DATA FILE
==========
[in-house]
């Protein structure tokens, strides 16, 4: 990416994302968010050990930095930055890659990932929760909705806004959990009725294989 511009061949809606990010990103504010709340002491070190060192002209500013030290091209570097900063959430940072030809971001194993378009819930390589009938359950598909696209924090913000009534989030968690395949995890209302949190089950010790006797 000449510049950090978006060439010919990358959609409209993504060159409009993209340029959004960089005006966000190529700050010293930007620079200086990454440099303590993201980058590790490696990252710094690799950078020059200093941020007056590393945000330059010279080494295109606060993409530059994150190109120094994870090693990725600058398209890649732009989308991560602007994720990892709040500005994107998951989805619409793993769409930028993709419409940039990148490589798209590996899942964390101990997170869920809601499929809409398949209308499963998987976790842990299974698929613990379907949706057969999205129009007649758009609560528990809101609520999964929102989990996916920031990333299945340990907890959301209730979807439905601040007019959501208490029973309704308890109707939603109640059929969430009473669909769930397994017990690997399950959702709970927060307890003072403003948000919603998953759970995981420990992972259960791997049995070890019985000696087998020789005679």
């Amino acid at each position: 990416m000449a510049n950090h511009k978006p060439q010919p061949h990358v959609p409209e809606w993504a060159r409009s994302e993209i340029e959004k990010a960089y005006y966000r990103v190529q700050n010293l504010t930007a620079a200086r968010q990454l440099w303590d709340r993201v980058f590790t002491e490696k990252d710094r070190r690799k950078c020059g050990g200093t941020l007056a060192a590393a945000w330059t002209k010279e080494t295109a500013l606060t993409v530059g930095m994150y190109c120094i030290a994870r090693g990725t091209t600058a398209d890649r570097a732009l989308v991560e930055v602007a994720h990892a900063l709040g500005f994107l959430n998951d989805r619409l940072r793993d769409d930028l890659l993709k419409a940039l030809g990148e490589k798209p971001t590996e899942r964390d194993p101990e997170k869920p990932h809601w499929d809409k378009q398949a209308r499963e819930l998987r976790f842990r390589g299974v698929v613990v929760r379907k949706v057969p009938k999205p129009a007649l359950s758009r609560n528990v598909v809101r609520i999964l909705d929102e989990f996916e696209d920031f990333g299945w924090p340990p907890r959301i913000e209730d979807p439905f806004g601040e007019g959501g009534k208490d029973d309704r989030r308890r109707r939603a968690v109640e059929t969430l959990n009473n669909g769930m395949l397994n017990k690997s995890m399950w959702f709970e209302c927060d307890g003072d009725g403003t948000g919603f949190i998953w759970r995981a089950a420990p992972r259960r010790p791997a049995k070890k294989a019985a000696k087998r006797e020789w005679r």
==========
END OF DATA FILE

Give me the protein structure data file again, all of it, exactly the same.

[in-house]
């Protein structure tokens, strides 16, 4: 990416994302968010050990930095930055890659990932929760909705806004959990009725294989 511009061949809606990010990103504010709340002491070190060192002209500013030290091209570097900063959430940072030809971001194993378009819930390589009938359950598909696209924090913000009534989030968690395949995890209302949190089950010790006797 000449510049950090978006060439010919990358959609409209993504060159409009993209340029959004960089005006966000190529700050010293930007620079200086990454440099303590993201980058590790490696990252710094690799950078020059200093941020007056590393945000330059010279080494295109606060993409530059994150190109120094994870090693990725600058398209890649732009989308991560602007994720990892709040500005994107998951989805619409793993769409930028993709419409940039990148490589798209590996899942964390101990997170869920809601499929809409398949209308499963998987976790842990299974698929613990379907949706057969999205129009007649758009609560528990809101609520999964929102989990996916920031990333299945340990907890959301209730979807439905601040007019959501208490029973309704308890109707939603109640059929969430009473669909769930397994017990690997399950959702709970927060307890003072403003948000919603998953759970995981420990992972259960791997049995070890019985000696087998020789005679």
């Amino acid at each position: 990416m000449a510049n950090h511009k978006p060439q010919p061949h990358v959609p409209e809606w993504a060159r409009s994302e993209i340029e959004k990010a960089y005006y966000r990103v190529q700050n010293l504010t930007a620079a200086r968010q990454l440099w303590d709340r993201v980058f590790t002491e490696k990252d710094r070190r690799k950078c020059g050990g200093t941020l007056a060192a590393a945000w330059t002209k010279e080494t295109a500013l606060t993409v530059g930095m994150y190109c120094i030290a994870r090693g990725t091209t600058a398209d890649r570097a732009l989308v991560e930055v602007a994720h990892a900063l709040g500005f994107l959430n998951d989805r619409l940072r793993d769409d930028l890659l993709k419409a940039l030809g990148e490589k798209p971001t590996e899942r964390d194993p101990e997170k869920p990932h809601w499929d809409k378009q398949a209308r499963e819930l998987r976790f842990r390589g299974v698929v613990v929760r379907k949706v057969p009938k999205p129009a007649l359950s758009r609560n528990v598909v809101r609520i999964l909705d929102e989990f996916e696209d920031f990333g299945w924090p340990p907890r959301i913000e209730d979807p439905f806004g601040e007019g959501g009534k208490d029973d309704r989030r308890r109707r939603a968690v109640e059929t969430l959990n009473n669909g769930m395949l397994n017990k690997s995890m399950w959702f709970e209302c927060d307890g003072d009725g403003t948000g919603f949190i998953w759970r995981a089950a420990p992972r259960r010790p791997a049995k070890k294989a019985a000696k087998r006797e020789w005679r």